Since 2008, antipsychotic drugs new and old have carried a black-box warning about death risk in dementia patients. But a new study shows that the risk isn't monolithic. It varies significantly from drug to drug, and it increases at higher doses, researchers found.
Published in the British Medical Journal, the study looked at more than 75,000 dementia patients who were given antipsychotic drugs. The Harvard Medical School researchers followed the patients for 6 months from their initiation of antipsychotic therapy, and they concluded that mortality risk was highest among patients using an older drug, haloperidol, also known by its brand name, Haldol.
Haloperidol patients appeared twice as likely to die as those using risperidone, the generic version of Johnson & Johnson's ($JNJ) newer, atypical antipsychotic Risperdal, The Wall Street Journal notes. Patients on quetiapine, sold by AstraZeneca ($AZN) under the brand name Seroquel, were significantly less likely to die than risperidone patients were, the researchers concluded. Other atypicals' risks weren't significantly different from risperidone's.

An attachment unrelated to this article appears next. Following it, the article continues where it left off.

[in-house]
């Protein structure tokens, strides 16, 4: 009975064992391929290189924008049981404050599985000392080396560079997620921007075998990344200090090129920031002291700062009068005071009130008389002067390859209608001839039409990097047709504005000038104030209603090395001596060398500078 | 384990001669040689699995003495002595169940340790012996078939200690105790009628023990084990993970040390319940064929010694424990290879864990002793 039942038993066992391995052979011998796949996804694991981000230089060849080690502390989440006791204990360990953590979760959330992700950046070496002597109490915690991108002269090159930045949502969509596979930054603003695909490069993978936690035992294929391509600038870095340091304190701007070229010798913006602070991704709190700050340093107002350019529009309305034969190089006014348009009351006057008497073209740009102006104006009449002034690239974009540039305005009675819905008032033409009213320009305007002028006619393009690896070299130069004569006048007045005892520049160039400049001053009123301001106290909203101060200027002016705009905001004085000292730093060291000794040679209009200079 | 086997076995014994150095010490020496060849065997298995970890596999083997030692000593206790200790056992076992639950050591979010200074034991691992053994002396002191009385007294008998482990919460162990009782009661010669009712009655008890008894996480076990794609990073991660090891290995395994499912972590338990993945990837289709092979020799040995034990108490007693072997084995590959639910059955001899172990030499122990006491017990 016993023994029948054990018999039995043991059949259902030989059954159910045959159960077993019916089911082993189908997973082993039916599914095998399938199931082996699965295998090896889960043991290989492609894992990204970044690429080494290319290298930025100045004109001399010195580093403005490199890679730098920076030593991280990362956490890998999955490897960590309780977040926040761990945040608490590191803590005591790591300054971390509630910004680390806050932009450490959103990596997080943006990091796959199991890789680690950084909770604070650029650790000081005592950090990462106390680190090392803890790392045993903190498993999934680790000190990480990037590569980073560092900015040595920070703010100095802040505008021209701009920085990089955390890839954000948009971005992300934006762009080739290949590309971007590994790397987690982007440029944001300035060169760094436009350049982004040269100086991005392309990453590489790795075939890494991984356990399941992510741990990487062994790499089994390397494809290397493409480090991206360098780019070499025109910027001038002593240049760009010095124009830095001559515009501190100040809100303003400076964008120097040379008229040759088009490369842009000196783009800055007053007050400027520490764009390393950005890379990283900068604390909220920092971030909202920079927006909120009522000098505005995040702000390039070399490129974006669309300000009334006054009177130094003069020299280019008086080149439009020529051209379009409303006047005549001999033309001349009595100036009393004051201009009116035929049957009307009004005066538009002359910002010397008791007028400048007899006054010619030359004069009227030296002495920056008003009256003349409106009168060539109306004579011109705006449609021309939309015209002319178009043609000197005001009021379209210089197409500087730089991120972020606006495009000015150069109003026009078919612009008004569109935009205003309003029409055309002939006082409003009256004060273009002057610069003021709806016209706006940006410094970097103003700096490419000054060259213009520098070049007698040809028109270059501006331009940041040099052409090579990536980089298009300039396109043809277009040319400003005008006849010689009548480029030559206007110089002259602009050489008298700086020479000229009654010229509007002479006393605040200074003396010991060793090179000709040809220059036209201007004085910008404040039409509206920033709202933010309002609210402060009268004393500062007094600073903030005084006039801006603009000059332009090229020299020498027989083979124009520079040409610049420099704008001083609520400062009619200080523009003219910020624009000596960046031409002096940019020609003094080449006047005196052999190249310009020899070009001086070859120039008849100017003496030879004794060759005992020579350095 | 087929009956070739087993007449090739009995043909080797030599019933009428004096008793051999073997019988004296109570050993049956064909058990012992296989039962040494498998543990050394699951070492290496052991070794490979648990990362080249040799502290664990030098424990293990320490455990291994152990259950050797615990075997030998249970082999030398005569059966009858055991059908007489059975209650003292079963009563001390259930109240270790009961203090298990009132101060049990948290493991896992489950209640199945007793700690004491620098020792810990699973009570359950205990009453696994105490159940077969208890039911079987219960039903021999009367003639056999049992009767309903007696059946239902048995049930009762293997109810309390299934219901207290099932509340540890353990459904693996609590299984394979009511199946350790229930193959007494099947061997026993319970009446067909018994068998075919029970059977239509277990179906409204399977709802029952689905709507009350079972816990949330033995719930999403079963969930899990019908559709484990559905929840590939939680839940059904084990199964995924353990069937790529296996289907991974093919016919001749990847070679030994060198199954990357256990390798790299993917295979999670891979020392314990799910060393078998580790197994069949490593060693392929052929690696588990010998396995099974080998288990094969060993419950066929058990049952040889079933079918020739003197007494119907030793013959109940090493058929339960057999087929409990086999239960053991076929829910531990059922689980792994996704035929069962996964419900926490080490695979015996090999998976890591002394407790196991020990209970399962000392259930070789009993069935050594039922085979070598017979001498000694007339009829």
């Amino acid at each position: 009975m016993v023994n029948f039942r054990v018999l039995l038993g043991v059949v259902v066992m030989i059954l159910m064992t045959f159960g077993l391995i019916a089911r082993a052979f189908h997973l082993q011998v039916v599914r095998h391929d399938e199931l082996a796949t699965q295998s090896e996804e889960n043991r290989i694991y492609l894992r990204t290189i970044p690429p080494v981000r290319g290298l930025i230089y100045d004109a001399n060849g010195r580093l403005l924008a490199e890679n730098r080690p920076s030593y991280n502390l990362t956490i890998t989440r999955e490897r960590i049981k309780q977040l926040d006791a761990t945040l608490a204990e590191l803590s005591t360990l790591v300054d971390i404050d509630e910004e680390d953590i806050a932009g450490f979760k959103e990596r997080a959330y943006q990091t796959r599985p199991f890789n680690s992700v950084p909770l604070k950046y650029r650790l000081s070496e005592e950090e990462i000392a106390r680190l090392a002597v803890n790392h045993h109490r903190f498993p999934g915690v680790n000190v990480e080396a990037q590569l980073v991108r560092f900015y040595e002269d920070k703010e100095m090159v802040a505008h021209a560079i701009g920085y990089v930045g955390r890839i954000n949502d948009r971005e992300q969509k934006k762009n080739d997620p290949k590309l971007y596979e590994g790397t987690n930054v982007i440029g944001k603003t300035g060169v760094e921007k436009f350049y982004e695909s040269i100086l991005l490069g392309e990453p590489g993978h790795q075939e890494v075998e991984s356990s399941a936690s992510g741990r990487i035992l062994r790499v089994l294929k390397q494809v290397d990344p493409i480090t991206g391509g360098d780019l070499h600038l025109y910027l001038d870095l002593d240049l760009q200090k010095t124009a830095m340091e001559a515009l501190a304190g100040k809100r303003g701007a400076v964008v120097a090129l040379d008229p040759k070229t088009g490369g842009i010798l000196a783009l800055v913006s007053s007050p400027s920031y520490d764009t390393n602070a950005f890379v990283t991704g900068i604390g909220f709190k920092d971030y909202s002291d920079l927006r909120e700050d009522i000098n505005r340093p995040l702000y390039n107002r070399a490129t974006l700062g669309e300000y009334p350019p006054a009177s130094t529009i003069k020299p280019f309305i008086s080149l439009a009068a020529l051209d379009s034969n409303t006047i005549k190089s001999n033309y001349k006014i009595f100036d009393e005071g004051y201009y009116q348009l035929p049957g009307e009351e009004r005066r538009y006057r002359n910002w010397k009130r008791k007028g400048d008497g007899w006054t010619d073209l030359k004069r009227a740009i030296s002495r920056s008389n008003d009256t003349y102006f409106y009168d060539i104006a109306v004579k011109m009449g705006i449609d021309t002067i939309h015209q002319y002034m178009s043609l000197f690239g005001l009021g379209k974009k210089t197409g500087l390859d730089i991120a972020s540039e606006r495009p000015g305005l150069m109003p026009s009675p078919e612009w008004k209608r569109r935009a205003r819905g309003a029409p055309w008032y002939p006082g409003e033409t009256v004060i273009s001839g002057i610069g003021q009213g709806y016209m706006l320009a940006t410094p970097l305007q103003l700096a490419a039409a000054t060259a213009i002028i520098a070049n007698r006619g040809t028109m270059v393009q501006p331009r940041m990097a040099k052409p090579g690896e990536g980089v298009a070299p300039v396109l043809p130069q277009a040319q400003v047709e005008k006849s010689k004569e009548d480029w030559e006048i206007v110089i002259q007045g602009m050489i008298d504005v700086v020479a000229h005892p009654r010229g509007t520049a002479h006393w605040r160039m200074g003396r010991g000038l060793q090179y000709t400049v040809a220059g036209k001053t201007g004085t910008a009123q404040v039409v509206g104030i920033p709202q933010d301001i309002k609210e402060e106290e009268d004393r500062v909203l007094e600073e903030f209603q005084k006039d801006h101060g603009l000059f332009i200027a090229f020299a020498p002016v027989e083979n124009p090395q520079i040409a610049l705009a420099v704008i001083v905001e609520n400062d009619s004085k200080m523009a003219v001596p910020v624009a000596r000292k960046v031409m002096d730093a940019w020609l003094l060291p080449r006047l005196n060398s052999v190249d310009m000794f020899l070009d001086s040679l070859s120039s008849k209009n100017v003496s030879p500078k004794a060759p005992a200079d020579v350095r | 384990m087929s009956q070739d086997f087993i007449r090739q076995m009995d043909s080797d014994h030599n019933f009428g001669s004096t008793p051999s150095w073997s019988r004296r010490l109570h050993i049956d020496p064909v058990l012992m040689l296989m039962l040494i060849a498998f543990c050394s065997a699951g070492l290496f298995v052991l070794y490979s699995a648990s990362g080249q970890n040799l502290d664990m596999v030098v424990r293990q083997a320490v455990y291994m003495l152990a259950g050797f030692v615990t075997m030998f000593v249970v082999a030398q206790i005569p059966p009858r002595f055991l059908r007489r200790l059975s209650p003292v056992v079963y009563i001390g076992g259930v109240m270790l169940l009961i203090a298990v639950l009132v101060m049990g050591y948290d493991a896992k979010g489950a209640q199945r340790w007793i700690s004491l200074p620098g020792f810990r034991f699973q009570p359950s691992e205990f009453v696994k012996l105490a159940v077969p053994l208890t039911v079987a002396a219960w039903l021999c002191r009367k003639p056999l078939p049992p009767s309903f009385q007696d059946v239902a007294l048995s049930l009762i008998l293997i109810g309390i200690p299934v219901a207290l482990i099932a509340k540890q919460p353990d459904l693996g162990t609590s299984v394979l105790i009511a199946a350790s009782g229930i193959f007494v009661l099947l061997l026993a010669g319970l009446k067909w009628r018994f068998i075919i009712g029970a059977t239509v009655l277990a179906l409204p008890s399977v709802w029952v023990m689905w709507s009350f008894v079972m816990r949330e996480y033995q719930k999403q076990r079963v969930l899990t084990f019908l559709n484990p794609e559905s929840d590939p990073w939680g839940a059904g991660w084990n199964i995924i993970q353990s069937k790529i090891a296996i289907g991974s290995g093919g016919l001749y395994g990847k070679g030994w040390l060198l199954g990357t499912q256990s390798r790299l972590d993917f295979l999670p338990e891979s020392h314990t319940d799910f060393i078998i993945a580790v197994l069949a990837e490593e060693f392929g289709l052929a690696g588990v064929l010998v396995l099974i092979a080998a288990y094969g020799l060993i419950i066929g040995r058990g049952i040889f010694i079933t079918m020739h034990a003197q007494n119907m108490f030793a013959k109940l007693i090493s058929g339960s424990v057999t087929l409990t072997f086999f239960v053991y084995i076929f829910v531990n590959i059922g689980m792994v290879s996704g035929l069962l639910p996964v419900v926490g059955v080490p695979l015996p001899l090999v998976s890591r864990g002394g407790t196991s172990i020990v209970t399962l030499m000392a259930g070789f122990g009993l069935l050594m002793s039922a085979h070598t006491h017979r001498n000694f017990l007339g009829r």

What's more, the death risk appeared greatest in patients on the highest doses, and appeared to increase as dosage increased. "The data suggest that the risk of mortality with these drugs is generally increased with higher doses and seems to be highest for haloperidol and least for quetiapine," the study concluded. The upshot, according to the study? Antipsychotics should not be used in dementia patients "in the absence of clear need."
Health officials in Britain said that the study showed the drugs should only be used in dementia patients when there's no other alternative. And they suggested that use be limited to the short term--up to 12 weeks. Non-drug interventions should be tried first, experts told the WSJ.